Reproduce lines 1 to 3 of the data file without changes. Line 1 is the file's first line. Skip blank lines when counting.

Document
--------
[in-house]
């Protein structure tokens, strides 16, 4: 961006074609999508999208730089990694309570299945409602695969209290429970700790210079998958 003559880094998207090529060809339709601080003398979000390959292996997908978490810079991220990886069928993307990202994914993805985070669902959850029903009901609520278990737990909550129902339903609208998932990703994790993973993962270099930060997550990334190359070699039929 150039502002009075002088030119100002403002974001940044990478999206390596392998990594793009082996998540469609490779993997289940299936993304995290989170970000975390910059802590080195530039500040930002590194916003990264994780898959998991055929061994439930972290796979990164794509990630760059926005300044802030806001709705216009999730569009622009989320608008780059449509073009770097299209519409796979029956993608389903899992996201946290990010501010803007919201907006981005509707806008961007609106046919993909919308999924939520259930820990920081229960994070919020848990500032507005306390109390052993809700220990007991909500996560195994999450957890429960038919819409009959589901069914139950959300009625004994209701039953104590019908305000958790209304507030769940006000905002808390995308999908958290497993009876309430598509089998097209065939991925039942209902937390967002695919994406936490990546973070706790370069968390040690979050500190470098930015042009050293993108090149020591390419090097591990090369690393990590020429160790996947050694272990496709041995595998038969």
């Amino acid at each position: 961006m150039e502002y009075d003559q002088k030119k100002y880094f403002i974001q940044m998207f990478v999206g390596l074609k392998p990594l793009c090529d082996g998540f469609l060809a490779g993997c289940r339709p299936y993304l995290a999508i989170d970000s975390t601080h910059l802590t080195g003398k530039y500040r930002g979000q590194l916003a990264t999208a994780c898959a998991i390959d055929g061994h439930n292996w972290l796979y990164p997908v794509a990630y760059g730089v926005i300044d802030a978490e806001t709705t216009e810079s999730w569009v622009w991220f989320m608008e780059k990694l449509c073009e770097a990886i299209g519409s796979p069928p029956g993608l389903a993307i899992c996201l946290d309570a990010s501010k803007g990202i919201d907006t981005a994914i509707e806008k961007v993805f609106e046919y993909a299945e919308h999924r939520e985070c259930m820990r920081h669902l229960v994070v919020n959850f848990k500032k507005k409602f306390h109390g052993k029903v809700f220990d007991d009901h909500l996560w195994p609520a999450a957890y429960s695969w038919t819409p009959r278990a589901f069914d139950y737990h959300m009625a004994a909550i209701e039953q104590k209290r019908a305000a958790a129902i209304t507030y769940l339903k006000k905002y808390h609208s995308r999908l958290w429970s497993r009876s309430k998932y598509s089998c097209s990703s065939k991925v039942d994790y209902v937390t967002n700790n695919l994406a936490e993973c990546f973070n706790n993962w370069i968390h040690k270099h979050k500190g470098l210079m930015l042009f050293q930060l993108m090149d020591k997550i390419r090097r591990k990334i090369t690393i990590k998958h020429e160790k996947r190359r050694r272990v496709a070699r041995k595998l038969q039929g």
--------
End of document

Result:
[in-house]
């Protein structure tokens, strides 16, 4: 961006074609999508999208730089990694309570299945409602695969209290429970700790210079998958 003559880094998207090529060809339709601080003398979000390959292996997908978490810079991220990886069928993307990202994914993805985070669902959850029903009901609520278990737990909550129902339903609208998932990703994790993973993962270099930060997550990334190359070699039929 150039502002009075002088030119100002403002974001940044990478999206390596392998990594793009082996998540469609490779993997289940299936993304995290989170970000975390910059802590080195530039500040930002590194916003990264994780898959998991055929061994439930972290796979990164794509990630760059926005300044802030806001709705216009999730569009622009989320608008780059449509073009770097299209519409796979029956993608389903899992996201946290990010501010803007919201907006981005509707806008961007609106046919993909919308999924939520259930820990920081229960994070919020848990500032507005306390109390052993809700220990007991909500996560195994999450957890429960038919819409009959589901069914139950959300009625004994209701039953104590019908305000958790209304507030769940006000905002808390995308999908958290497993009876309430598509089998097209065939991925039942209902937390967002695919994406936490990546973070706790370069968390040690979050500190470098930015042009050293993108090149020591390419090097591990090369690393990590020429160790996947050694272990496709041995595998038969």
């Amino acid at each position: 961006m150039e502002y009075d003559q002088k030119k100002y880094f403002i974001q940044m998207f990478v999206g390596l074609k392998p990594l793009c090529d082996g998540f469609l060809a490779g993997c289940r339709p299936y993304l995290a999508i989170d970000s975390t601080h910059l802590t080195g003398k530039y500040r930002g979000q590194l916003a990264t999208a994780c898959a998991i390959d055929g061994h439930n292996w972290l796979y990164p997908v794509a990630y760059g730089v926005i300044d802030a978490e806001t709705t216009e810079s999730w569009v622009w991220f989320m608008e780059k990694l449509c073009e770097a990886i299209g519409s796979p069928p029956g993608l389903a993307i899992c996201l946290d309570a990010s501010k803007g990202i919201d907006t981005a994914i509707e806008k961007v993805f609106e046919y993909a299945e919308h999924r939520e985070c259930m820990r920081h669902l229960v994070v919020n959850f848990k500032k507005k409602f306390h109390g052993k029903v809700f220990d007991d009901h909500l996560w195994p609520a999450a957890y429960s695969w038919t819409p009959r278990a589901f069914d139950y737990h959300m009625a004994a909550i209701e039953q104590k209290r019908a305000a958790a129902i209304t507030y769940l339903k006000k905002y808390h609208s995308r999908l958290w429970s497993r009876s309430k998932y598509s089998c097209s990703s065939k991925v039942d994790y209902v937390t967002n700790n695919l994406a936490e993973c990546f973070n706790n993962w370069i968390h040690k270099h979050k500190g470098l210079m930015l042009f050293q930060l993108m090149d020591k997550i390419r090097r591990k990334i090369t690393i990590k998958h020429e160790k996947r190359r050694r272990v496709a070699r041995k595998l038969q039929g």